Posts Tagged ‘Bobby Ewing’

Gretchie Does Dallas 2

March 2, 2010

Oops! Was Fox and Friends co-host Gretchen Carlson tutored by Clayton Morris, her F&F Weekend counterpart, on Hollywood history?* Or, did the two simply share the same producer primer on the iconic ’80’s (primarily) show Dallas in preparation for their respective stories on Jay Leno’s return to the Tonight Show?

Less than two weeks ago, Clayton “corrected” Aly after she had rightly likened a Tonight Show promo (that seemed to wipe out the abreviated Conan era) to the memorable Dallas dream episode (that erased an entire season). Today, when F&F co-anchor Brian Kilmeade compared the Tonight Show “Wizard of Oz” spoof opening to the dream of “Bobby Ewing from Dallas,” Gretchen inaptly remarked, “Oh! I hope there was no gunshot!”* Seemingly caught off guard, Brian laughed, “There probably wasn’t but we don’t know if that was a dream if there was.”

Unlike Aly who seemed to accede to Clayton’s incorrect claim, Brian appeared to indirectly set Gretchen and the record straight. I.e, viewers, there was no gunshot when Pamela awoke to Bobby showering in that infamous scene. Rather, Gretchen was probably thinking of the most highly rated Dallas program ever, “Who Shot J.R.?

Good catch, Brian.

Caveat: Clayton responded that his remarks were misinterpreted by the author in Carpe Diem’s “Clayton ‘Corrects’ Aly: Oops!” Clayton asserted, “I was joking about The Dallas thing. I guess you didn’t get it. I was being sarcastic and made the Newhart joke.”

Fox & Friends – 03/02/10 (@6:03 a.m. ET)

Clayton “Corrects” Aly: Oops!

February 20, 2010

Get back, get back to where you once belonged. After Fox & Friends Weekend co-host Clayton Morris “corrected” his co-anchor Alisyn Camerota today, she may have hummed this Beatles refrain under her breath for the rest of the show. Or, simply thought aloud that he should remember her proper place on the curvy couch.

As F&FW returned from commercial break mid show, it began with a segment entitled, “NBC Airs New Jay Leno Promo: Underhanded Dig at Conan O’Brien?” After the clip ran, Aly asked, “What’s the dig?” Clayton replied, “Did you hear that song in the background? Of course, made famous by the Beatles, Get Back….It’s almost as if they’re sort of wiping away the fact that Conan ever existed on NBC at that time.” Guest co-host Peter Johnson, Jr., facetiously interjected, “Maybe, you’re right. I mean, if you play it backwards, maybe, it’s an attack on David Letterman.”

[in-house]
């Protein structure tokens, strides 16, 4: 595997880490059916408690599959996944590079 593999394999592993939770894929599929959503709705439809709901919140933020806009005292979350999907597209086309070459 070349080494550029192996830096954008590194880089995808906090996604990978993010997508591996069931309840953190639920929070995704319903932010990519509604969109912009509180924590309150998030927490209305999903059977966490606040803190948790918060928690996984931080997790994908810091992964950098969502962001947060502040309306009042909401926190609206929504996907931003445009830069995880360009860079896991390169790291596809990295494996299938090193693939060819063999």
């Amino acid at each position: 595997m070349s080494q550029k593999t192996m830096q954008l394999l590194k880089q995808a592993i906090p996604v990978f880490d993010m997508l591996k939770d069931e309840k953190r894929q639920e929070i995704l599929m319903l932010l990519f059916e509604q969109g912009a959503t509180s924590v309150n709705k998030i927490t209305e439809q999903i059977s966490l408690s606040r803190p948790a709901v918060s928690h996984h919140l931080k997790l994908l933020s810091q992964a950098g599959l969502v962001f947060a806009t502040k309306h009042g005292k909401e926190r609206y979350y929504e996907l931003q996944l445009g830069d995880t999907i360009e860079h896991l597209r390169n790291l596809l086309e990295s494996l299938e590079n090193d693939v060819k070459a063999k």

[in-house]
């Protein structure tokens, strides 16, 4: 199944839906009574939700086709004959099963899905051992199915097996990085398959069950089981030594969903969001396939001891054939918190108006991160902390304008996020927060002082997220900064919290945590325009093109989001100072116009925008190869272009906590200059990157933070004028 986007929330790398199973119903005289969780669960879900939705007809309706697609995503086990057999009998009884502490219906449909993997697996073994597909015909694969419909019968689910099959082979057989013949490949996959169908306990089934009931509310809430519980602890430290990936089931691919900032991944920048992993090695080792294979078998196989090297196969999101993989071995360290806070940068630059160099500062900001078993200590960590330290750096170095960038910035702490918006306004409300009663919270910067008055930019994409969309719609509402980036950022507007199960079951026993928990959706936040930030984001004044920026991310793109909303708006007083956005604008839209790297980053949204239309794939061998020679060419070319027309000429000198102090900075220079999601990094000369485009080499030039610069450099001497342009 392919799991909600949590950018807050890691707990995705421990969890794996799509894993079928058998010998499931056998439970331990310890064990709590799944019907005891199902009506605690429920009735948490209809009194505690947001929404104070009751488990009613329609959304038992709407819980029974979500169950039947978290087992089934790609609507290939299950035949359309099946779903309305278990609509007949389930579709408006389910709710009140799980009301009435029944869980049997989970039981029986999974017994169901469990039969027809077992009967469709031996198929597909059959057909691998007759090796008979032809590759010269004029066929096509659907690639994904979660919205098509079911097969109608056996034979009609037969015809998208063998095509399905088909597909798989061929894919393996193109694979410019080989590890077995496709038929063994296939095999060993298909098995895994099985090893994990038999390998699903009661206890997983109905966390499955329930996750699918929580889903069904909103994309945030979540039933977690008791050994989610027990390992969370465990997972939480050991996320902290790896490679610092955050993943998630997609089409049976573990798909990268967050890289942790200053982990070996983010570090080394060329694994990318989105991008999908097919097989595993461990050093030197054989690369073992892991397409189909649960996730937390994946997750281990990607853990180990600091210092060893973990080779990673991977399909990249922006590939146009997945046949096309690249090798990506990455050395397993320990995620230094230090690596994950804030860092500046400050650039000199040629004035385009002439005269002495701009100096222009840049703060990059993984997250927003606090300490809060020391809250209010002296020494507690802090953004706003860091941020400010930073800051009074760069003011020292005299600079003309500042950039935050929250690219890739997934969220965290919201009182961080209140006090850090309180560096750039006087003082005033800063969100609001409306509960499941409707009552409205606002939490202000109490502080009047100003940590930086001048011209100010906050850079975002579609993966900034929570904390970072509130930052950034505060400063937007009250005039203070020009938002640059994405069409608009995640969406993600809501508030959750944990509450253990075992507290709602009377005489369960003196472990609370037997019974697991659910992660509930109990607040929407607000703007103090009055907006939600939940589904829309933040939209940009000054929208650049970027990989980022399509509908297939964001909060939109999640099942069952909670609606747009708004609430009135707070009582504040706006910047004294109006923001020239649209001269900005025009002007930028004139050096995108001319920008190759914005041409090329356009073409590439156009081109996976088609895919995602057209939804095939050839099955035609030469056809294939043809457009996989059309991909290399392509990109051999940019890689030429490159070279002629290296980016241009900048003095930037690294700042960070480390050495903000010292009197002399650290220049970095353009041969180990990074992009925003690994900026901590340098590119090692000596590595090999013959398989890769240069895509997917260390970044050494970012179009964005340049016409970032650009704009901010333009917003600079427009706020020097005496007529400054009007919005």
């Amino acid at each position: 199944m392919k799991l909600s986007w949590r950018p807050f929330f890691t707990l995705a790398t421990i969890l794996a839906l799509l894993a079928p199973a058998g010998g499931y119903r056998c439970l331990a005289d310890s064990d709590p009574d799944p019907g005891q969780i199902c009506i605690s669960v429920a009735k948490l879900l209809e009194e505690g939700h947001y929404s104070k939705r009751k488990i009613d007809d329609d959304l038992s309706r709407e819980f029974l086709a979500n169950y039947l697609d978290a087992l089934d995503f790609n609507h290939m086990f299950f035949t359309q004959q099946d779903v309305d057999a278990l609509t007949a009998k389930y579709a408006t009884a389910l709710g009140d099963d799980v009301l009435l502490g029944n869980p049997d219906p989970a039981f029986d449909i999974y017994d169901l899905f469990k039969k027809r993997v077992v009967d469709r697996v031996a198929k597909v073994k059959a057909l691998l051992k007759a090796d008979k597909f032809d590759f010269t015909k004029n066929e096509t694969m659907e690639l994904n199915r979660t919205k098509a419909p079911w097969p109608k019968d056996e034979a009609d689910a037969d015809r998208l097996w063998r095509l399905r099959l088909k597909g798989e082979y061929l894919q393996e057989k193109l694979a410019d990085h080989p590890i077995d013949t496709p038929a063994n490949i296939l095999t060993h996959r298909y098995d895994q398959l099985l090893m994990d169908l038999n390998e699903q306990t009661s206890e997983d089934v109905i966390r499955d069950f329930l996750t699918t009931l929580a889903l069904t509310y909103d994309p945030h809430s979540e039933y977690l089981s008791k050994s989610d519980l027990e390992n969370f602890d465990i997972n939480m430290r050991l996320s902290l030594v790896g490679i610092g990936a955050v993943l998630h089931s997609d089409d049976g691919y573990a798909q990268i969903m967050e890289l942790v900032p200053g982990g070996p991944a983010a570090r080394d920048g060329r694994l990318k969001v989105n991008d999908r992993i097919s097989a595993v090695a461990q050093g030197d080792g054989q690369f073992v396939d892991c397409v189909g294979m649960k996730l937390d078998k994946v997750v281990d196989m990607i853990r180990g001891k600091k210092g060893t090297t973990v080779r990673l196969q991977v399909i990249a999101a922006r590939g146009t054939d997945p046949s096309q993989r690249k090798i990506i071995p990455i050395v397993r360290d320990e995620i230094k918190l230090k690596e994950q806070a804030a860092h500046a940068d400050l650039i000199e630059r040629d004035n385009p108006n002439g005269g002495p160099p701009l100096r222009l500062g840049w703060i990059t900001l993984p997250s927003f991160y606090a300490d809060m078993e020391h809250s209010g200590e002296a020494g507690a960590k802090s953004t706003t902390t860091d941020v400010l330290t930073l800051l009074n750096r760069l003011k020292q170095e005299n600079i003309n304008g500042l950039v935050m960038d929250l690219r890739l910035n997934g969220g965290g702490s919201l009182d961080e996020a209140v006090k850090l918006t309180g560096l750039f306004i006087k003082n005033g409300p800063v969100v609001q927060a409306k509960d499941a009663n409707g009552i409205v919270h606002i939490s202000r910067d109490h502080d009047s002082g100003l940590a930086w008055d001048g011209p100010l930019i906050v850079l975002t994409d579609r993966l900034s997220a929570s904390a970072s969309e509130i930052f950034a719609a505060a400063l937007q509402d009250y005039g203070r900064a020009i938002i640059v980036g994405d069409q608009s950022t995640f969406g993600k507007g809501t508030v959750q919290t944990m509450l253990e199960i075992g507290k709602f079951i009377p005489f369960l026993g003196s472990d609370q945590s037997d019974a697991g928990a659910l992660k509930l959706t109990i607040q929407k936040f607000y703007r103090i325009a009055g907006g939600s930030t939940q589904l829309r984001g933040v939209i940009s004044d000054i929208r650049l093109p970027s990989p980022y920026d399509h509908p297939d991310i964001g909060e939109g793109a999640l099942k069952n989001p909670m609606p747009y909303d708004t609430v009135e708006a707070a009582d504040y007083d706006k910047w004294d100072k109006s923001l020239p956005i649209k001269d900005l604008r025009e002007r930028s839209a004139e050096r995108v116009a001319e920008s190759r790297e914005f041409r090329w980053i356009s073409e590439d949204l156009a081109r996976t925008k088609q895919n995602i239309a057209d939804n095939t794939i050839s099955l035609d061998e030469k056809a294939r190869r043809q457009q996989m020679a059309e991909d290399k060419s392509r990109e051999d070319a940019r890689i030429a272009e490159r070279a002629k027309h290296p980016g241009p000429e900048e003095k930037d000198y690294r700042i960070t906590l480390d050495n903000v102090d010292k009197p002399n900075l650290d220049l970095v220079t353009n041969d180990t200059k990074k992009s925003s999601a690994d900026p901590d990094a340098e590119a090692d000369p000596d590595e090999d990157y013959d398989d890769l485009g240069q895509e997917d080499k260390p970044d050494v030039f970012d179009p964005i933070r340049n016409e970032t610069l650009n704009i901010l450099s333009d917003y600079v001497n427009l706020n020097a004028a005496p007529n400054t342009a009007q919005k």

When Aly subsequently queried, “Is it like the time on Dallas? Is it Dallas where they woke up from a dream after a year?” Almost dismissively, Clayton quickly replied, “No that was Bob Newhart. That was the Newhart show.” As she looked down at her notes to prepare to read the headlines, she softly responded, “Okay.”

Actually, Aly was right. The seventh year of the drama Dallas is known as the “dream season.” In the previous season, the character of Bobby Ewing (played by Patrick Duffy) had been killed off and the show continued without him during this seventh season. However, when the actor decided to return to the series, the producers brought him back in the last scene of the finale through the dream device. I.e., season seven had been a “bad dream” for both Pamela Ewing and the viewers.

Ironically, as to Clayton’s comment about Newhart, the entire eight years (1982-1990) of that series were wiped away in its final episode. At the conclusion of that show, Bob Newhart awakened to his 1970’s series The Bob Newhart Show wife Suzanne Pleshette. In a satirical reference to the Dallas “dream season,” he suggests that it had all been a strange dream.

Perhaps, another mea culpa from Clayton tomorrow? Today, the history buff laudably made one as to a mistake about the history of Medicare. (After saying that it was enacted during Truman’s tenure, he later acknowledged that it was actually LBJ and that Truman was its first beneficiary.) However, he has not made another as to Aly re Dallas yet: when the author Tweeted that she was indeed right, Clayton replied, “[W]hy do you know that?” In response to his oddly phrased query, I answered that I remembered it and gave him a Guardian cite.

In Clayton defense, most of the remainder of F&FW was dedicated to coverage of the death of Al Haig, Nixon’s White House chief of staff (during Watergate) and Reagan’s Secretary of State (infamously during the assassination attempt aftermath).

Perhaps, he shall remember tomorrow. Or, perchance, Aly will.